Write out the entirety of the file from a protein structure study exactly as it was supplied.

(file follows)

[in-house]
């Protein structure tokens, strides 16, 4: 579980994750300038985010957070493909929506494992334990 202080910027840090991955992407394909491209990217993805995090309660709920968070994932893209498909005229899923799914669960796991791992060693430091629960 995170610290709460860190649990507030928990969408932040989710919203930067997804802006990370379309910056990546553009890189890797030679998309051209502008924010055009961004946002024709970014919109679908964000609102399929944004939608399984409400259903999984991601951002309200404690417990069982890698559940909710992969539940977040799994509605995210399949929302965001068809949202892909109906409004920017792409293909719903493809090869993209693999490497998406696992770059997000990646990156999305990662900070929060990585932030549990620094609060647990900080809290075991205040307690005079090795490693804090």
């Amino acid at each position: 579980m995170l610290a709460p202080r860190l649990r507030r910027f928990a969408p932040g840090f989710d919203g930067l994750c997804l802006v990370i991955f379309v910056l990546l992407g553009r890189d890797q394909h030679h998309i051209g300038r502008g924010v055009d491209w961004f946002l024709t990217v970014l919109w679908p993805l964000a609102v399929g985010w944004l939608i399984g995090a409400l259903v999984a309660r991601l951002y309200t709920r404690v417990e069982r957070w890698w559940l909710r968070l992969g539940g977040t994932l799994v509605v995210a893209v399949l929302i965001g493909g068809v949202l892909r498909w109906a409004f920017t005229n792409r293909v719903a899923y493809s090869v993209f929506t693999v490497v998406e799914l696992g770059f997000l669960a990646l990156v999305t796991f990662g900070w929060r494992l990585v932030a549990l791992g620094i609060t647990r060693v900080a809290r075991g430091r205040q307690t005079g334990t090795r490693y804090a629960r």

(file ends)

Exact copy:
[in-house]
């Protein structure tokens, strides 16, 4: 579980994750300038985010957070493909929506494992334990 202080910027840090991955992407394909491209990217993805995090309660709920968070994932893209498909005229899923799914669960796991791992060693430091629960 995170610290709460860190649990507030928990969408932040989710919203930067997804802006990370379309910056990546553009890189890797030679998309051209502008924010055009961004946002024709970014919109679908964000609102399929944004939608399984409400259903999984991601951002309200404690417990069982890698559940909710992969539940977040799994509605995210399949929302965001068809949202892909109906409004920017792409293909719903493809090869993209693999490497998406696992770059997000990646990156999305990662900070929060990585932030549990620094609060647990900080809290075991205040307690005079090795490693804090």
């Amino acid at each position: 579980m995170l610290a709460p202080r860190l649990r507030r910027f928990a969408p932040g840090f989710d919203g930067l994750c997804l802006v990370i991955f379309v910056l990546l992407g553009r890189d890797q394909h030679h998309i051209g300038r502008g924010v055009d491209w961004f946002l024709t990217v970014l919109w679908p993805l964000a609102v399929g985010w944004l939608i399984g995090a409400l259903v999984a309660r991601l951002y309200t709920r404690v417990e069982r957070w890698w559940l909710r968070l992969g539940g977040t994932l799994v509605v995210a893209v399949l929302i965001g493909g068809v949202l892909r498909w109906a409004f920017t005229n792409r293909v719903a899923y493809s090869v993209f929506t693999v490497v998406e799914l696992g770059f997000l669960a990646l990156v999305t796991f990662g900070w929060r494992l990585v932030a549990l791992g620094i609060t647990r060693v900080a809290r075991g430091r205040q307690t005079g334990t090795r490693y804090a629960r």